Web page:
compared to such sax visionaries as John Coltrane and Pharoah Sanders, and being anointed by African-American writer Greg Tate, as “the jazz voice of Black Lives Matter”. Now, he has written a sequel, Heaven And Earth, an autobiographical two-disc journey into his own past and future that moves from maximalist cosmic gospel to tight, modal postbop, from cinematic keyboard freak-outs to wild harmonic choirs; a rallying battle-cry of 21st century multicultural astro-spiritualism, aimed at the head, heart, and soul of modern America. “We’re fighting against the notion that it’s OK to kill someone because you feel threatened by how they look,” explains Washington, in deep, dancing, scholastic tones. “If you’re a big dark-skinned black man, you’re taught ver y early on to be careful, because you’re seen as a threat. Our music represents that fear – that my life is not as valuable as yours – but it’s about loving life too, and the possibility of what you can be. Before I started wearing these African clothes, people would assume I was a threat, that it was OK to be violent toward me. That’s a reality I’ve lived with my whole life.” Impromptu Highbury Corner photo-shoot over, the manager says he might put Kamasi’s photo in the restaurant window. “Yeah!” says Washington, laughing. “‘Do not take cheques from this man! Ask for payment first’.”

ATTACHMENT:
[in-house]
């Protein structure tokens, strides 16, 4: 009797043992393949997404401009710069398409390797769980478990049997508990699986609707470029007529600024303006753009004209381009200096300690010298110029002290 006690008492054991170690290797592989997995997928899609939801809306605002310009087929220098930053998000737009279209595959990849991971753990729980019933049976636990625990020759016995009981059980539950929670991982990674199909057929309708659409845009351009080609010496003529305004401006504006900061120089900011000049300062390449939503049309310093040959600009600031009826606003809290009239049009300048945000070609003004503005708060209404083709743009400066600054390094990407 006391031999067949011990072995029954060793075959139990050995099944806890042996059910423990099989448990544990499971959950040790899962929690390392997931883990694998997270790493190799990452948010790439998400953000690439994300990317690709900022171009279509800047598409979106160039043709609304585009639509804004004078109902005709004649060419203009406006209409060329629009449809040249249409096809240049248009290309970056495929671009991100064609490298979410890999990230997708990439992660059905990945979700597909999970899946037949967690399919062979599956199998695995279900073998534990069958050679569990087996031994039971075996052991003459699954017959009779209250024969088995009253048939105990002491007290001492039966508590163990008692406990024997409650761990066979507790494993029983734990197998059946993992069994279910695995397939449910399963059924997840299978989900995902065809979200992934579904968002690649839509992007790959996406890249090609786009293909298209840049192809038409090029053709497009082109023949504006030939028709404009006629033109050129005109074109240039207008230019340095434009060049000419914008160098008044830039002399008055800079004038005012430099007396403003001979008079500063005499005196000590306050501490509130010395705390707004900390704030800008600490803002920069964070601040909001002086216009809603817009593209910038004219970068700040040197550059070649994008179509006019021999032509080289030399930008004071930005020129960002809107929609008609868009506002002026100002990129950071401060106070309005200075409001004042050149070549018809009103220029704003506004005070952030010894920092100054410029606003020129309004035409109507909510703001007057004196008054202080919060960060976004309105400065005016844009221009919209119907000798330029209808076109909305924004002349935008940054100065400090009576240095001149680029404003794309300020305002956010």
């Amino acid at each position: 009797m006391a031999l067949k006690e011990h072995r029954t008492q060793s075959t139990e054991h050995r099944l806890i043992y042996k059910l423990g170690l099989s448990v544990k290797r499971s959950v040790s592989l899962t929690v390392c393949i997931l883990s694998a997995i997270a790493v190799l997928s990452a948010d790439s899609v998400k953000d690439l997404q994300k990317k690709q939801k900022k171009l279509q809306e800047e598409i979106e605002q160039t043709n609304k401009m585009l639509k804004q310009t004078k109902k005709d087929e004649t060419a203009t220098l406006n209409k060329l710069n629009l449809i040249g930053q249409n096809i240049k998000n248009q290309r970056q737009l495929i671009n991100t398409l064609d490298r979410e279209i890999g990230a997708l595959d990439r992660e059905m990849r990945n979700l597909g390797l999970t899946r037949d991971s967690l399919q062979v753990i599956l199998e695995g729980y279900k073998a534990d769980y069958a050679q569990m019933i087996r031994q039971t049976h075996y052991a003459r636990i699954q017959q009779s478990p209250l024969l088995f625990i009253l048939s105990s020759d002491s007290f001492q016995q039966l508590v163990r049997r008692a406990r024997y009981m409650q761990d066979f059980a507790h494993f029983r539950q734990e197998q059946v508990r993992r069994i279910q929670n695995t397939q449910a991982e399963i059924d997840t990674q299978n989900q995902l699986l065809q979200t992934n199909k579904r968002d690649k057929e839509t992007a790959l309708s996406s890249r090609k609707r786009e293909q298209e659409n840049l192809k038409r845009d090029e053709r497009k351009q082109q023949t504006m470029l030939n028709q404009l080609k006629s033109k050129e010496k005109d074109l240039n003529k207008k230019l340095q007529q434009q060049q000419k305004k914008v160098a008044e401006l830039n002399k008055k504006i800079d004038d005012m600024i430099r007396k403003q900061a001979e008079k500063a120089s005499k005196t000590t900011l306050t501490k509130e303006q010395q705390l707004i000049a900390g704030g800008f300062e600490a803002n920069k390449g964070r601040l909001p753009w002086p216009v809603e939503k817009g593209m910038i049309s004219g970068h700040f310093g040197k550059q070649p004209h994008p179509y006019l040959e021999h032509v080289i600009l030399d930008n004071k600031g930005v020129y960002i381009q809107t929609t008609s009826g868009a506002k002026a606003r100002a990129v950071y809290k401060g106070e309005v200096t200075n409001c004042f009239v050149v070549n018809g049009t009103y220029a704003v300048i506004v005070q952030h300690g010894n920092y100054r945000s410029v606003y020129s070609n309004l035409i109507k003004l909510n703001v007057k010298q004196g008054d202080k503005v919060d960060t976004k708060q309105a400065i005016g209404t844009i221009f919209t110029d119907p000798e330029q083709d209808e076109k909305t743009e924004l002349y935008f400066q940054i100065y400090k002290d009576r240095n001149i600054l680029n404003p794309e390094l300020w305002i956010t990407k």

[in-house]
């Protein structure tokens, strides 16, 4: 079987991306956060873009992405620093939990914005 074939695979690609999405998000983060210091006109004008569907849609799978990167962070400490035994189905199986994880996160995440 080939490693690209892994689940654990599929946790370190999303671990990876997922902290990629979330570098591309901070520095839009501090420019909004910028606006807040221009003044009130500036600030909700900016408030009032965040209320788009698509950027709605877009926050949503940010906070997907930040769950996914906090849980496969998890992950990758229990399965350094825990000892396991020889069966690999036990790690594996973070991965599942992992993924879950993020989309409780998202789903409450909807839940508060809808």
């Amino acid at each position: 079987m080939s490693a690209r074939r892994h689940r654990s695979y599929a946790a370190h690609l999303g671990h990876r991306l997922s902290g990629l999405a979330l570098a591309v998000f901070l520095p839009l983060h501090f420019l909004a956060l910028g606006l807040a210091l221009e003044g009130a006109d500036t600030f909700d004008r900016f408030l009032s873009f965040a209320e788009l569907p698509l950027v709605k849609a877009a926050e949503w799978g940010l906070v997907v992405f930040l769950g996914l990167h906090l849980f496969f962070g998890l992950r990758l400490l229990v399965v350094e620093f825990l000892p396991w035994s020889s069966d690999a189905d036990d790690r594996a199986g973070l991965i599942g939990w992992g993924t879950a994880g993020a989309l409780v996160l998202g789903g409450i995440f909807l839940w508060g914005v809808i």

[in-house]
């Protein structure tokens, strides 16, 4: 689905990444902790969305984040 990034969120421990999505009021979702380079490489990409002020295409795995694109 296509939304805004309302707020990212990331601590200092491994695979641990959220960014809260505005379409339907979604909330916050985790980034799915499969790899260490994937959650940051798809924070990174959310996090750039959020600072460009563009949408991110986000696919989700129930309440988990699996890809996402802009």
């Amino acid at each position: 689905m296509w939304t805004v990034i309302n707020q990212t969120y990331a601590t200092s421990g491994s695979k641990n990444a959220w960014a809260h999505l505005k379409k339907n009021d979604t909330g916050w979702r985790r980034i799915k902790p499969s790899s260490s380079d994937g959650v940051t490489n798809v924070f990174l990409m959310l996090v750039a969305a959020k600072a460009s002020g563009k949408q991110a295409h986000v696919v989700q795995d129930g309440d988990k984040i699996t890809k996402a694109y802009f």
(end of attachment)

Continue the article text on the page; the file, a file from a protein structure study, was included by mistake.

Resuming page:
’VE LIVED MY WHOLE LIFE IN SOUTH CENTRAL LA,” says Kamasi Washington, “but that first house I grew up in, on 74th and Figueroa, was a pretty dangerous place to be. Deep in the hood. We weren’t even allowed out on the sidewalk.” We’re sitting in a high-windowed suite of a London hotel, looking out over Regent’s Park and marvelling at how close Kamasi Washington came to the gangbanger lifestyle. Washington’s parents divorced when he was three years old, but the influence of his father, Rickey, a professional jazz musician, and his chemistry teacher mother kept him away from the Bloods and the Crips, if not N.W.A. “I kept my N.W.A tapes secret,” he says. “If my parents found out they’d have taken them away. But N.W.A was the first time I felt anyone was talking about where I came from.” Like the other six Washington children, Kamasi learnt an instrument from an early age, starting on drums at three, before graduating to piano then clarinet, which he’d take to school, playing Boyz II Men and Jodeci songs for his fellow pupils. Some kids carried guns, and Washington was still drawn to gang culture. Then, a panAfrican group called Ujima visited Washington’s school, handing out copies of Malcolm X’s autobiography; reading it, Washington realised he could be a force for betterment. And around the same time, his older cousin, Lamar, gave Washington an Art Blakey & The Jazz Messengers mixtape. “I’d grown up around jazz,” says Washington. “My dad would play me heavy John Coltrane, like Ascension. But this was different. My cousin – way cooler than me – was reaching out, asking me to learn these songs so we could play them together. Secondly, Art Blakey’s style fit that hardcore hip-hop vibe. It spoke to me.” Struggling to replicate Wayne Shorter’s protean sax sound on clarinet, Washington asked his dad if he could switch instruments. Rickey set him a test: learn Shorter’s Sleeping Dancer Sleep On on clarinet, and sing him a Charlie Parker song. “I sang him Now’s The Time,” says Washington. “He was like, ‘OK, you serious’. Two days later I was playing in my uncle’s church band, for the first time playing music for people. It fast-forwarded my development.” Such life-stages are referenced in Heaven And Earth’s odyssey of realisation and discovery. Recorded across three LA studios, with a twin-rhythm section 13-piece band, plus 26-piece orchestra and 13-piece choir, the double album is dramatic in ambition and operatic in scope, referencing both Kamasi’s real life (Earth), his imagined, potential life (Heaven) and the way the two intertwine. “With each of us, our reality is so much based on our imagination,” explains Washington. “The hard part is believing your little pocket in the world can be what you want it to be, that no one can affect your whole world unless you give them your power.” That optimistic philosophy is particularly embodied in one of Heaven’s stand-out tracks, Street Fighter Mas, where Kamasi draws on a misspent youth, playing Street Fighter with local gangbangers, in service of a joyous cinematic theme song for kids like himself who triumphed in arenas many might dismiss as ‘low culture’. “I was really good at Street Fighter,” he explains, “and I was this little kid playing with these scary gangster killer dudes at the local liquor store, but I felt safe. I realised no one is all bad or all good. A pretty important lesson to learn from Street Fighter.” At 13, Washington’s street-corner education ended when he graduated to the prestigious Hamilton Music Academy in Castle Heights, where he met young piano prodigy, Cameron Graves. “Kamasi was playing first tenor, next to me on piano,” says Graves. “We were both into Coltrane, so after class we’d hang out in the band room, jamming a little trio. It started from there.” Enter Inglewood music educator Reggie Andrews. Concerned that Hamilton graduates like Washington and Graves had created a brain drain in South Central, Andrews had started up the MultiSchool Jazz Band, allowing young local musicians to play together. Andrews invited Washington; Washington invited Graves. “Suddenly I’m seeing kids I’d grown up with, like Ronald and Stephen Bruner,” says Washington. “Kindred spirits, but these kids were… goood. At Hamilton I’d been front of the pack, into Stravinsky, Prokofiev, Ravel, [but] at Multi-School Jazz Band everyone was way ahead of me. They had professional gigs. They sounded like The Jazz Messengers!” “Kamasi unified us,” says Ronald Bruner Jr. “I was the crazy person, Stephen was the super-artistic, quiet person, Cameron the super-focused person, and Kamasi, every time he got on each one of us, we’d feel comfortable in our skin, no matter how messed